Remembering EO Wilson
Image courtesy of Rick Friedman / Corbis via Getty Images
Dr. E.O. Wilson, leading researcher in the sociobiology of ants, poses for a picture behind an enlarged model of three ants carrying leaves across a stick.
“The exact perception of wilderness is a matter of scale.”
In 2011, renowned biologist E.O. Wilson described the Boston Harbor Islands as a ‘micro-wilderness–’ a place that may not be expansive in size, and may appear different from an imagined wilderness, but that nevertheless sustains an incredible degree of biodiversity. Oftentimes, micro-wildernesses can be found just below our feet, in tall grass or piles of leaves, along the bark of a tree or in a patch of dirt just a few miles from the city. There was no greater advocate for the conservation and study of these often-overlooked communities than E.O. Wilson.
Throughout his lifalse, E.O. Wilson cultivated an appreciation for nature on a small scale. Born in Alabama in 1921, Wilson spent his childhood exploring the outdoors. A fishing accident when he was seven years old led to Wilson being blind in one eye. Though he eventually regained some sight in the eye, his depth perception was forever altered, and so was his relationship with nature. From that point on, Wilson found that he was better able to see “the little things,” and found incredible beauty in the tiny lives and details of insects, particularly ants.
Wilson’s research on the world of insects was truly groundbreaking. Fascinated by the sociality of organisms, Wilson became the first to identify the pheromonal communication patterns of ant communities. His interest in communication and group behavior in insects led him to recognize and question similarities seen within human societies. Wilson theorized that the social behaviors and roles of humans are at least to some degree the result of evolution and biology.
Image courtesy of the National Park Service
Dr. E.O. Wilson engages children in a discussion of biodiversity.
For 46 years of his career, Wilson served as a professor at Harvard University, sharing his knowledge of the natural word with countless students and colleagues, all the while exploring micro-wildernesses found in and around Boston, and the world. He visited the Boston Harbor Islands several times over the past two decades, often speaking with park staff about his work and his perception of the islands. In one recorded interview, he even mentioned that he had a familial connection to the islands—his great-grandfather had been a confederate prisoner at Fort Warren on Georges Island! Along with that look to the past, Wilson also gave his perspective on the present and future of the harbor islands, describing the importance of continuing to monitor the everchanging life on the islands. In his words, “…this is a living laboratory that has begun in the harbor islands…we have the advantage of studying them through years and making scientific discoveries of an important magnitude, including finding out a lot of things we didn’t dream could happen.”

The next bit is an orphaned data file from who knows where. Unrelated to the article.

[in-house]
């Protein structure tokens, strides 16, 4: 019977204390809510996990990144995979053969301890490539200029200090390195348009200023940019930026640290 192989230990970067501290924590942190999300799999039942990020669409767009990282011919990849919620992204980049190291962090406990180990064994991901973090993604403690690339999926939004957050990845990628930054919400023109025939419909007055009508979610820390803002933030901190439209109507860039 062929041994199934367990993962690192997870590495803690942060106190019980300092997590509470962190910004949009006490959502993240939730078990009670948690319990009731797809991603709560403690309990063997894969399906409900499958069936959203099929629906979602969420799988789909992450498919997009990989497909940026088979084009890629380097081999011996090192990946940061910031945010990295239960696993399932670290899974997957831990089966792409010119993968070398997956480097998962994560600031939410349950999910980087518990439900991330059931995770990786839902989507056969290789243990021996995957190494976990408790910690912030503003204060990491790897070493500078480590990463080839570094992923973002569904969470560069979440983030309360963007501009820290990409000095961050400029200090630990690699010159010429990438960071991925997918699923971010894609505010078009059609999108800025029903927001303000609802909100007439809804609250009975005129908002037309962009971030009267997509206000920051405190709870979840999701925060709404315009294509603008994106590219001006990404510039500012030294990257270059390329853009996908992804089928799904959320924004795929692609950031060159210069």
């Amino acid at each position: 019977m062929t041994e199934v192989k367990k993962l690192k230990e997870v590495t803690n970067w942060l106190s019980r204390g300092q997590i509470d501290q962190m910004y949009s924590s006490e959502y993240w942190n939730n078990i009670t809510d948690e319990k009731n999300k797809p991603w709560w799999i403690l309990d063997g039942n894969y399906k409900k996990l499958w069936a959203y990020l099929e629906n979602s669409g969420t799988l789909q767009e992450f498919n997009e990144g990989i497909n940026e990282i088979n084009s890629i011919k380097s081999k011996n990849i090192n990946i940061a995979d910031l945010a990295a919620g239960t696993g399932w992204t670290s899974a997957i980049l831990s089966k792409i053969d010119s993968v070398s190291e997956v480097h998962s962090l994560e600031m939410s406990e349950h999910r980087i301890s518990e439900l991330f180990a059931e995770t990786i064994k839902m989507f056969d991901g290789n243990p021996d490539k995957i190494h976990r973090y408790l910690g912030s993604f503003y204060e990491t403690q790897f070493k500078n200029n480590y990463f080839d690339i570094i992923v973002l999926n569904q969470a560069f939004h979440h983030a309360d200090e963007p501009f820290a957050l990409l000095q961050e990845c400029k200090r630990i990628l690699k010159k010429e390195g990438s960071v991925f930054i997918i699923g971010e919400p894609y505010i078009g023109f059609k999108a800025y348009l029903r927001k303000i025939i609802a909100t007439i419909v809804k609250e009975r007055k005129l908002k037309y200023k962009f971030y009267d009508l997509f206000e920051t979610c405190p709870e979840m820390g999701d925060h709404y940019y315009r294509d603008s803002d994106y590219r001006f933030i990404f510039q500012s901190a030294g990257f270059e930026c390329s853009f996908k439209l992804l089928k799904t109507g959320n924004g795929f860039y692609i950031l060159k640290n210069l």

E.O. Wilson passed away on December 26, 2021, at the age of 92. Boston Harbor Islands National and State Park seeks to continue his mission of preserving, appreciating, and learning about our wildernesses—no matter the scale.
Boston Harbor Islands. YouTube. July 23, 2013. Accessed January 13, 2022. https://www.youtube.com/watch?v=Xg1xbEmaiVg.
“E.O. Wilson Video Series (U.S. National Park Service).” National Parks Service. Accessed January 13, 2022. https://www.nps.gov/nature/eowilson.htm?fbclid=IwAR23SM0OCkQKfgUix9QonSHHUMuzxkrqKn-BM6BeONqwkx9D6kl-nrIMsFs.
Gorman, James. “INTO THE WOODS WITH: EDWARD O. WILSON; A Wild, Fearsome World Under Each Fallen Leaf.” The New York Times, September 24, 2002. Accessed January 06, 2022. https://www.nytimes.com/2002/09/24/science/into-the-woods-with-edward-o-wilson-a-wild-fearsome-world-under-each-fallen-leaf.html.
He, Felicia. “E.O. Wilson, Renowned Harvard Biologist Known as ‘Darwin’s Natural Heir,’ Dies at 92: News: The Harvard Crimson.” News | The Harvard Crimson. December 31, 2021. Accessed January 10, 2022. https://www.thecrimson.com/article/2021/12/31/edward-wilson-obit/.
Schultz, Shelley. “E.O. Wilson – Of Ants and Men.” PBS. September 30, 2015. Accessed January 07, 2022. https://www.pbs.org/video/eo-wilson-ants-and-men-full-episode/.